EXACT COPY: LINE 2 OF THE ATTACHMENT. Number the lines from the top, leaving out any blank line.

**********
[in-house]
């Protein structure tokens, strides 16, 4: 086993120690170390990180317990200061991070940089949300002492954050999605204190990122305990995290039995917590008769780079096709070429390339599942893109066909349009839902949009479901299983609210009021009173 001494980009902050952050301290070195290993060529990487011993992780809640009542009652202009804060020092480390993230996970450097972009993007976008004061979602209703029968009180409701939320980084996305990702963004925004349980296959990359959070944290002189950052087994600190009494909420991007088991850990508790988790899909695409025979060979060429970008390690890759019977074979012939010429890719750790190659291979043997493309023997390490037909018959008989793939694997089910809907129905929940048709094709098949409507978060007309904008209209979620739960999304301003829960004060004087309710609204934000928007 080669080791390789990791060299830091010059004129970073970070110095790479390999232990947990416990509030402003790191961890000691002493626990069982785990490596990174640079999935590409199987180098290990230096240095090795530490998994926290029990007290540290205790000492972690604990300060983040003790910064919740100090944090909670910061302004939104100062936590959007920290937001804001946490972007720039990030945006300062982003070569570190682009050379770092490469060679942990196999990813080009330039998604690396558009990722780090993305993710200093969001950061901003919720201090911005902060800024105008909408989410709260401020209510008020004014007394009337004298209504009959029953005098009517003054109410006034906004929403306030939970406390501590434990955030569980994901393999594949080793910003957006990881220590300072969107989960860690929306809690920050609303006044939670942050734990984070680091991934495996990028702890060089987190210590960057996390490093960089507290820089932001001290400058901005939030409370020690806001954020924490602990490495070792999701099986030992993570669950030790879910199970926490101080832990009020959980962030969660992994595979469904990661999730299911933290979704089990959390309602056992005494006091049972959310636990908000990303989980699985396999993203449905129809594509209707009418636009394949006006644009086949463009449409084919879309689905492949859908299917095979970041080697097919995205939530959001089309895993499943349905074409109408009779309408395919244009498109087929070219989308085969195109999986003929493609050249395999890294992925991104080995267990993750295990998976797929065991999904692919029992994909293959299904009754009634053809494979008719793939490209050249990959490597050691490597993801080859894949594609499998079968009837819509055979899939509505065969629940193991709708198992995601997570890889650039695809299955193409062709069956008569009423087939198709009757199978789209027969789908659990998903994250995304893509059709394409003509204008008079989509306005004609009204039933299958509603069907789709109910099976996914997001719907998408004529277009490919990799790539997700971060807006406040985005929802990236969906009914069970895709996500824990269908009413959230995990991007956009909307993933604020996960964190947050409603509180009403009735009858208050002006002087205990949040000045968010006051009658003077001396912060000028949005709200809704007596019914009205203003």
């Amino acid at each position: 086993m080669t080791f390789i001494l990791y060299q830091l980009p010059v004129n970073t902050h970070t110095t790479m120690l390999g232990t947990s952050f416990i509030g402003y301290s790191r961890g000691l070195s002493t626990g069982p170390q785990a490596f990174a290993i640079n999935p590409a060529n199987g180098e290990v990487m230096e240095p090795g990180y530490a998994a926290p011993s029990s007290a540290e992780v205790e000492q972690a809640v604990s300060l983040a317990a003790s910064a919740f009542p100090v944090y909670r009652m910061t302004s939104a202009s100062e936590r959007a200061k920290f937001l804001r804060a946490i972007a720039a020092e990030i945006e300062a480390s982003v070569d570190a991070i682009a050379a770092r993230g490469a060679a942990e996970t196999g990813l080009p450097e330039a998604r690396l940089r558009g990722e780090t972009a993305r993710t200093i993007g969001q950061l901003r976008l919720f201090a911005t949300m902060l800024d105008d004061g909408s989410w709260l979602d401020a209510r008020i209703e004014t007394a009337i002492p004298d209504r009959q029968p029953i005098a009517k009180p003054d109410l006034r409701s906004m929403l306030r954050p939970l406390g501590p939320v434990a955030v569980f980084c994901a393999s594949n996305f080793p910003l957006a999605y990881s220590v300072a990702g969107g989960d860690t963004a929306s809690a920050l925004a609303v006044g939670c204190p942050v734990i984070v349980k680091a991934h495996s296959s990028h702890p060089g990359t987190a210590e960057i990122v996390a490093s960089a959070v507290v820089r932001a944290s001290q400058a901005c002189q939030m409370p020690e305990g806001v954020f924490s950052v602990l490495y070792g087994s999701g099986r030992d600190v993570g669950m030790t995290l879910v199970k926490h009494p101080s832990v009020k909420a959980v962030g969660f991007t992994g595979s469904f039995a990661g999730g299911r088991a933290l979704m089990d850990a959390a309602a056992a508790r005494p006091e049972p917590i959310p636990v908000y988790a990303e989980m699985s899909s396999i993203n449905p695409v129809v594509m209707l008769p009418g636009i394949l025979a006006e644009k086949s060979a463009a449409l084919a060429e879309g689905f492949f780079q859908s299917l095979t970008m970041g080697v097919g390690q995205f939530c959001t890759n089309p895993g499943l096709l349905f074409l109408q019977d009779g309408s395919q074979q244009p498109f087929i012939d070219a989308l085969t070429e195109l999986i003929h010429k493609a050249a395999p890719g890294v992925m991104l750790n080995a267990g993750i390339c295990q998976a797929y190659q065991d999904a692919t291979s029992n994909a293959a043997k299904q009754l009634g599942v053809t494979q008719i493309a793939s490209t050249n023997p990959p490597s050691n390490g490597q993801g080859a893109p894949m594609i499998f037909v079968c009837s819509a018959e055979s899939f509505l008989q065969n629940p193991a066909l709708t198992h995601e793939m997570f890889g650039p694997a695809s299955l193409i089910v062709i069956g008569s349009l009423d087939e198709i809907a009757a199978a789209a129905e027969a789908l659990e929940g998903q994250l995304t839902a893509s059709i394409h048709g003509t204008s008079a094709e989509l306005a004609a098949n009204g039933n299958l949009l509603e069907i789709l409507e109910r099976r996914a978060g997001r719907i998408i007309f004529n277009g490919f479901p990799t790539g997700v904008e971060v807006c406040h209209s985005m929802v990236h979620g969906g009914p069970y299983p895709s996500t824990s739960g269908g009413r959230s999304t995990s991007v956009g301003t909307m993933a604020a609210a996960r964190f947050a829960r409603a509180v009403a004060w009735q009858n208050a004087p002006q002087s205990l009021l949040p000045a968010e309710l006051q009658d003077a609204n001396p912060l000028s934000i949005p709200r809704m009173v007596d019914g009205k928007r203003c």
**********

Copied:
């Protein structure tokens, strides 16, 4: 086993120690170390990180317990200061991070940089949300002492954050999605204190990122305990995290039995917590008769780079096709070429390339599942893109066909349009839902949009479901299983609210009021009173 001494980009902050952050301290070195290993060529990487011993992780809640009542009652202009804060020092480390993230996970450097972009993007976008004061979602209703029968009180409701939320980084996305990702963004925004349980296959990359959070944290002189950052087994600190009494909420991007088991850990508790988790899909695409025979060979060429970008390690890759019977074979012939010429890719750790190659291979043997493309023997390490037909018959008989793939694997089910809907129905929940048709094709098949409507978060007309904008209209979620739960999304301003829960004060004087309710609204934000928007 080669080791390789990791060299830091010059004129970073970070110095790479390999232990947990416990509030402003790191961890000691002493626990069982785990490596990174640079999935590409199987180098290990230096240095090795530490998994926290029990007290540290205790000492972690604990300060983040003790910064919740100090944090909670910061302004939104100062936590959007920290937001804001946490972007720039990030945006300062982003070569570190682009050379770092490469060679942990196999990813080009330039998604690396558009990722780090993305993710200093969001950061901003919720201090911005902060800024105008909408989410709260401020209510008020004014007394009337004298209504009959029953005098009517003054109410006034906004929403306030939970406390501590434990955030569980994901393999594949080793910003957006990881220590300072969107989960860690929306809690920050609303006044939670942050734990984070680091991934495996990028702890060089987190210590960057996390490093960089507290820089932001001290400058901005939030409370020690806001954020924490602990490495070792999701099986030992993570669950030790879910199970926490101080832990009020959980962030969660992994595979469904990661999730299911933290979704089990959390309602056992005494006091049972959310636990908000990303989980699985396999993203449905129809594509209707009418636009394949006006644009086949463009449409084919879309689905492949859908299917095979970041080697097919995205939530959001089309895993499943349905074409109408009779309408395919244009498109087929070219989308085969195109999986003929493609050249395999890294992925991104080995267990993750295990998976797929065991999904692919029992994909293959299904009754009634053809494979008719793939490209050249990959490597050691490597993801080859894949594609499998079968009837819509055979899939509505065969629940193991709708198992995601997570890889650039695809299955193409062709069956008569009423087939198709009757199978789209027969789908659990998903994250995304893509059709394409003509204008008079989509306005004609009204039933299958509603069907789709109910099976996914997001719907998408004529277009490919990799790539997700971060807006406040985005929802990236969906009914069970895709996500824990269908009413959230995990991007956009909307993933604020996960964190947050409603509180009403009735009858208050002006002087205990949040000045968010006051009658003077001396912060000028949005709200809704007596019914009205203003």